Lero’s origins can be traced back to the mid 1980s when a group of researchers in Trinity College Dublin secured Ireland’s first software engineering research grant from the EU’s newly established ‘Esprit’ programme. The project ‘ToolUse’ (No. 510) spun off a specialist software tools company ‘Generics’ which attracted interest from major software corporations. In 1990 Hans Juergen Kugler, Kevin Ryan and other lecturers in TCD, who had been involved in ToolUse led a bid for the proposed ‘European Software Institute’ but they lost out when the Basque country in Spain offered substantial funding which was not forthcoming from the Irish government. Shortly afterwards Kevin Ryan moved to the University of Limerick and Hans Juergen Kugler became deputy head of the ESI in Bilbao. Independently, at the newly recognised University of Limerick, Tony Cahill was also using EU funding to build up a software engineering research group. This work led to the founding of the Piercom spin-off in 1994. Enterprise Ireland supported the establishment of Piercom and of Multimedia Technologies Ireland, an applied research centre based in UL and TCD.

The major change came with the emergence, following a government Foresight exercise, of Science Foundation Ireland in 1999. At long last there was a major, long-term commitment to scientific research in Ireland. SFI’s first aim was to attract world leading researchers to Ireland. In a very significant move the eminent software engineering researcher David L Parnas came to UL in 2002 with SFI funding for 5 years. In the same year Brian Fitzgerald joined UL to take up an industrially funded chair. UL’s then College of Informatics and Electonics had its own strategic review, by Peter Freeman and John O’Reilly, which advocated research with stronger focus and larger groups, messages which proved prescient when SFI launched a call for Centres for Science, Engineering and Technology – CSETs. These centres were required to have both university-industry and university-university links. With proactive support from the Industrial Development Authority, software researchers in four universities, led by UL, fashioned a proposal for CSET funding. Eventually this led to an award, in 2005, of €11m for the establishment of Ireland’s Software Engineering Research Centre – now known as Lero – with Hans Juergen Kugler as Industrial Director, Klaus Pohl as Scientific Director and Kevin Ryan as Centre Director. Subsequently, funding was secured from the Higher Education Authority to constuct a building to house Lero at UL (PRTLI), from SFI (in 2011 and 2014) and from numerous industrial partners in Ireland and abroad.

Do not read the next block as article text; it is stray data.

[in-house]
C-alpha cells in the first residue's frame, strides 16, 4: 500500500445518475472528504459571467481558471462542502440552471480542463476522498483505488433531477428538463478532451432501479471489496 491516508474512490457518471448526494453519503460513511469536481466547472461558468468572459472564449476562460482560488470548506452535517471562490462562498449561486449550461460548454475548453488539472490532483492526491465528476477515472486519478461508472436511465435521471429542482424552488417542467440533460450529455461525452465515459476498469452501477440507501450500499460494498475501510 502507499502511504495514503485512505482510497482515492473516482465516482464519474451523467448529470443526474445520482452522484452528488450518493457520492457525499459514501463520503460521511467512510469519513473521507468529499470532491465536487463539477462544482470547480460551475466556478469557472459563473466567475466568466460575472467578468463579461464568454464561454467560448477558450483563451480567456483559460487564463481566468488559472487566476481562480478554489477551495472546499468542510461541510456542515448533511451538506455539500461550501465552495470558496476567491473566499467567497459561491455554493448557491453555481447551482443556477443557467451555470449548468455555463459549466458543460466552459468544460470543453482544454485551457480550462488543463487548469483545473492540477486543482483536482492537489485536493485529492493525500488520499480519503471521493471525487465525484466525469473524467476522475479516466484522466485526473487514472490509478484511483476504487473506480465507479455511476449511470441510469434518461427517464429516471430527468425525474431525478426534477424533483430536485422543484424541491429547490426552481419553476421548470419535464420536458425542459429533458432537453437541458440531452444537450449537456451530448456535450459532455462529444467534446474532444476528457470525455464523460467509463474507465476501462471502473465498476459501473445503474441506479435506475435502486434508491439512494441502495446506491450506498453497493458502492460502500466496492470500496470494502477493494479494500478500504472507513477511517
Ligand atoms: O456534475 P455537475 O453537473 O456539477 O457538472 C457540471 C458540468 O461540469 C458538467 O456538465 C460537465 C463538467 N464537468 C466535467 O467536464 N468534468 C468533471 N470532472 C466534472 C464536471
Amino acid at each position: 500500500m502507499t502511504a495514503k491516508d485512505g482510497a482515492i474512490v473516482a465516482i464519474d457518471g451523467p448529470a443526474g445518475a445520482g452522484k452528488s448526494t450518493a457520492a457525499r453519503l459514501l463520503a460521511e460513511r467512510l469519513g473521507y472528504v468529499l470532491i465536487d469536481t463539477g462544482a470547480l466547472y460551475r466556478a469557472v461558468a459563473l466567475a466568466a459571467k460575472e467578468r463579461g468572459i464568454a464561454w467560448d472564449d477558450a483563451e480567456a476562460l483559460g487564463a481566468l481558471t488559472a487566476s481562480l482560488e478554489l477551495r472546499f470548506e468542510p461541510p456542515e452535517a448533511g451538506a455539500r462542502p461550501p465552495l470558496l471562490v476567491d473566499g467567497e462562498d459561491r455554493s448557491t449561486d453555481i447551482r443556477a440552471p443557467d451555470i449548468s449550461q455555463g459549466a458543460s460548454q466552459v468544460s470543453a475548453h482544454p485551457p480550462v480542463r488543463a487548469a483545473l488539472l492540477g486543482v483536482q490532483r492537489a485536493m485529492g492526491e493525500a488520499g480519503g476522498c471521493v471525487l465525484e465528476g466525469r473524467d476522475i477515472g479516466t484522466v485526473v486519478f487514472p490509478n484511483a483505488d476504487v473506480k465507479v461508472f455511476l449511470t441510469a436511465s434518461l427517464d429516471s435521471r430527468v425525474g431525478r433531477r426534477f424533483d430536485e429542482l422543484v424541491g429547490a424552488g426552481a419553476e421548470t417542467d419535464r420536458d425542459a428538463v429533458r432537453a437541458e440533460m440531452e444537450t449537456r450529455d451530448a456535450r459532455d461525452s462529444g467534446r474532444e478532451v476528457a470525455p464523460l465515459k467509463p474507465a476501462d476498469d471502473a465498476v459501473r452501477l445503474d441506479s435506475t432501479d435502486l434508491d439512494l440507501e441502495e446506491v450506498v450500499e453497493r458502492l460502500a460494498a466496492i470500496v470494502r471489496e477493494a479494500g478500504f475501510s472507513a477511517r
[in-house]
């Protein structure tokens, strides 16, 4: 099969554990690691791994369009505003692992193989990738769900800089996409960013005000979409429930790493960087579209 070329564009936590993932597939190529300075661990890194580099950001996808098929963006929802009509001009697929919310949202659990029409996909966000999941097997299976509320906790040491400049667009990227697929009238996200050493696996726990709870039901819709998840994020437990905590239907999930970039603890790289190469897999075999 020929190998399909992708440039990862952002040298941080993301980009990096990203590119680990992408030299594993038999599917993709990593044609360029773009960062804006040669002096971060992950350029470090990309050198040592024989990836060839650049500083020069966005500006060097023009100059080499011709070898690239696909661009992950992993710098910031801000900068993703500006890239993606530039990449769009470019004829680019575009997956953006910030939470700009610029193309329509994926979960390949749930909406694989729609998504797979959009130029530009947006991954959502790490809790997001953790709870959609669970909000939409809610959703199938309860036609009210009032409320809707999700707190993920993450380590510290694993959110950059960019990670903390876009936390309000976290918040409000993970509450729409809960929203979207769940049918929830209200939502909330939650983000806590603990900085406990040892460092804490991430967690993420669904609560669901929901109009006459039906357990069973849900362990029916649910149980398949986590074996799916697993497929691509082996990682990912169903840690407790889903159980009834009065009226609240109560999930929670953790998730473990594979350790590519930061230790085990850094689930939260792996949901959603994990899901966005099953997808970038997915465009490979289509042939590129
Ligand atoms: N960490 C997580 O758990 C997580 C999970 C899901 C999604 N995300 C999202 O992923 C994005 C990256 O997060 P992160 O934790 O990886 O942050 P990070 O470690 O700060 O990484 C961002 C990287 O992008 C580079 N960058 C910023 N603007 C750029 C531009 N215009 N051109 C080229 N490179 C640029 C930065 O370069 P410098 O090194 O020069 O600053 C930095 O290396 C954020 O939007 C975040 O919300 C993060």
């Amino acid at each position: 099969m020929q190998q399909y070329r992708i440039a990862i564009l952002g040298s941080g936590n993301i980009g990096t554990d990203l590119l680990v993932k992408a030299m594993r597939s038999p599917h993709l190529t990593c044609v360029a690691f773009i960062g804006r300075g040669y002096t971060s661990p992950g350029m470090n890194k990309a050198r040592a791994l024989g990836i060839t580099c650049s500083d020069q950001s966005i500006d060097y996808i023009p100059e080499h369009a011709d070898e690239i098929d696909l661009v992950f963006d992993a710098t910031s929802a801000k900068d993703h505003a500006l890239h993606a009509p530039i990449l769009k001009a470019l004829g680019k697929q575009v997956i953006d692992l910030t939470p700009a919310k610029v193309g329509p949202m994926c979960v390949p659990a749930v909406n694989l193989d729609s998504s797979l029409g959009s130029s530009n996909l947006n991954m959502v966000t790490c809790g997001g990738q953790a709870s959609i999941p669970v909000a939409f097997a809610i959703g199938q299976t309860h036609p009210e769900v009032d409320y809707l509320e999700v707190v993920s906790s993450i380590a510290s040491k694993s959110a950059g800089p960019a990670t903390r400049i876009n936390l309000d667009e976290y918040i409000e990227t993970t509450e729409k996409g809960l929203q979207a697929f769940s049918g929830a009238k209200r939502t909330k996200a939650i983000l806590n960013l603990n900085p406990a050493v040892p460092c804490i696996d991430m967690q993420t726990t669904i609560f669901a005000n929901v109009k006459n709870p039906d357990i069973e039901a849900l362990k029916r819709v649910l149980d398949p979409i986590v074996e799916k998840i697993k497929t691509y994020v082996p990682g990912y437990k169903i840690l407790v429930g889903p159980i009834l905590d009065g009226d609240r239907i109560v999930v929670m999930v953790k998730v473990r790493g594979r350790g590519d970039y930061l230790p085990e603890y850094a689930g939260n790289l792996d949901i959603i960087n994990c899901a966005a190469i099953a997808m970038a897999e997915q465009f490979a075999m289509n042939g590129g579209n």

Where did the name ‘Lero’ come from? Even before the first CSET funding was awarded SFI organised seminars on how such centres should be structured and operated. At one of these Kevin Ryan heard the director of an eminent Californian centre repeatedly stress the importance of ‘branding’. “Once your name and identity are set you are stuck with them. If you choose badly you will always struggle for recognition.” Once the funding was secured Kevin Ryan and Hans Juergen Kugler contracted a Dublin-based branding company to come up with a suitable name and logo. After some mind-boggling (for the hard-headed scientists) sessions and no useful outcome it was decided that if nothing emerged at the next session (séance?) we would cut our losses and stick with our acronym. When presented with the name ‘lero’ – all lower case – all three of the customers agreed it was a runner. The caligraphy ‘link’ followed and the name and identity were quickly adopted by all the locations that were involved in the CSET. It could be argued that this was the best investment ever since the name ‘lero’ is now internationally recognised as linking Ireland with high-qualty software research. In 2014, for copyright registration reasons, we changed the lower case “lero” to “Lero”.